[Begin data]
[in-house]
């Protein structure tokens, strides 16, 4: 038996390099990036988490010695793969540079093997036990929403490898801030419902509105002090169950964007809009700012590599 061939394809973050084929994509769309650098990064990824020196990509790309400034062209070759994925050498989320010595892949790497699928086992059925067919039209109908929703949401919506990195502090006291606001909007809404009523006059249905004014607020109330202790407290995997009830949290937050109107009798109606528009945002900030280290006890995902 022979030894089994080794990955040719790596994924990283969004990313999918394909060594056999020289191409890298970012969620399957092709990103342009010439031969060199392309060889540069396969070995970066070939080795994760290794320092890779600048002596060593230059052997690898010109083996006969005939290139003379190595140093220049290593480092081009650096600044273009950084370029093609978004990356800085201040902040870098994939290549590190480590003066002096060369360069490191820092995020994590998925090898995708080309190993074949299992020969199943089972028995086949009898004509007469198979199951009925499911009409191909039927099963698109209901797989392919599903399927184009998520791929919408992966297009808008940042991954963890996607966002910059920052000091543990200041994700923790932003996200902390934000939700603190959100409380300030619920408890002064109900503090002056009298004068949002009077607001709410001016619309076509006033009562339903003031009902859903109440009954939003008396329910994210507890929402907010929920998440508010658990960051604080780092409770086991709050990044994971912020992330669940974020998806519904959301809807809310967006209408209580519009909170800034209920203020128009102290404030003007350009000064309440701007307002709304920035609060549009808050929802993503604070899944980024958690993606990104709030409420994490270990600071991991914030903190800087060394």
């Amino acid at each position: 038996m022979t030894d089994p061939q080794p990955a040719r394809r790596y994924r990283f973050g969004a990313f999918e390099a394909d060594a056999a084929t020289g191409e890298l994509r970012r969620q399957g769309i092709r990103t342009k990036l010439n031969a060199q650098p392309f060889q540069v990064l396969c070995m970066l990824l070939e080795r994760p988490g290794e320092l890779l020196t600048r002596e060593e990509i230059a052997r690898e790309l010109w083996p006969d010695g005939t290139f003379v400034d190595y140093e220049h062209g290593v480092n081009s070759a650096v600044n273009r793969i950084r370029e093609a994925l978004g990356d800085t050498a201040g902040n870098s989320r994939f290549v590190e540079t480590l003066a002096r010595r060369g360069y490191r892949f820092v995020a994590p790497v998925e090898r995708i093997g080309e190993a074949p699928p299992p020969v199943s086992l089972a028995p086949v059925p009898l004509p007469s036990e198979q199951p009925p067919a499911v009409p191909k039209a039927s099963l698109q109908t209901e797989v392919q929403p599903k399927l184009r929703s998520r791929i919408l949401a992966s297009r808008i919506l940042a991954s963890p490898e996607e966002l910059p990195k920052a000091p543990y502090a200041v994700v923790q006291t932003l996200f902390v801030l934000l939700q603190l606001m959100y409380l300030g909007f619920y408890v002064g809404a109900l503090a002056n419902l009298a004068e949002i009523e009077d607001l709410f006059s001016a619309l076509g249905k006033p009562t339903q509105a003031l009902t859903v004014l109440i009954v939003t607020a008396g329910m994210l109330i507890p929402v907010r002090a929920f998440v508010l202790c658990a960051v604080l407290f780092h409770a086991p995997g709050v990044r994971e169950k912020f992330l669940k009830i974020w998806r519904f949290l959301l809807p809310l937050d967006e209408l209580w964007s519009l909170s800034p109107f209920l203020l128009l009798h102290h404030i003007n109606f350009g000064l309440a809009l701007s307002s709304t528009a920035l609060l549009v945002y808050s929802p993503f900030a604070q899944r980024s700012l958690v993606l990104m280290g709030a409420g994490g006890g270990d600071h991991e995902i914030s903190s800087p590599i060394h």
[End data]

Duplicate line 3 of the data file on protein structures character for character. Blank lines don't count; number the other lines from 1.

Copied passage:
């Amino acid at each position: 038996m022979t030894d089994p061939q080794p990955a040719r394809r790596y994924r990283f973050g969004a990313f999918e390099a394909d060594a056999a084929t020289g191409e890298l994509r970012r969620q399957g769309i092709r990103t342009k990036l010439n031969a060199q650098p392309f060889q540069v990064l396969c070995m970066l990824l070939e080795r994760p988490g290794e320092l890779l020196t600048r002596e060593e990509i230059a052997r690898e790309l010109w083996p006969d010695g005939t290139f003379v400034d190595y140093e220049h062209g290593v480092n081009s070759a650096v600044n273009r793969i950084r370029e093609a994925l978004g990356d800085t050498a201040g902040n870098s989320r994939f290549v590190e540079t480590l003066a002096r010595r060369g360069y490191r892949f820092v995020a994590p790497v998925e090898r995708i093997g080309e190993a074949p699928p299992p020969v199943s086992l089972a028995p086949v059925p009898l004509p007469s036990e198979q199951p009925p067919a499911v009409p191909k039209a039927s099963l698109q109908t209901e797989v392919q929403p599903k399927l184009r929703s998520r791929i919408l949401a992966s297009r808008i919506l940042a991954s963890p490898e996607e966002l910059p990195k920052a000091p543990y502090a200041v994700v923790q006291t932003l996200f902390v801030l934000l939700q603190l606001m959100y409380l300030g909007f619920y408890v002064g809404a109900l503090a002056n419902l009298a004068e949002i009523e009077d607001l709410f006059s001016a619309l076509g249905k006033p009562t339903q509105a003031l009902t859903v004014l109440i009954v939003t607020a008396g329910m994210l109330i507890p929402v907010r002090a929920f998440v508010l202790c658990a960051v604080l407290f780092h409770a086991p995997g709050v990044r994971e169950k912020f992330l669940k009830i974020w998806r519904f949290l959301l809807p809310l937050d967006e209408l209580w964007s519009l909170s800034p109107f209920l203020l128009l009798h102290h404030i003007n109606f350009g000064l309440a809009l701007s307002s709304t528009a920035l609060l549009v945002y808050s929802p993503f900030a604070q899944r980024s700012l958690v993606l990104m280290g709030a409420g994490g006890g270990d600071h991991e995902i914030s903190s800087p590599i060394h």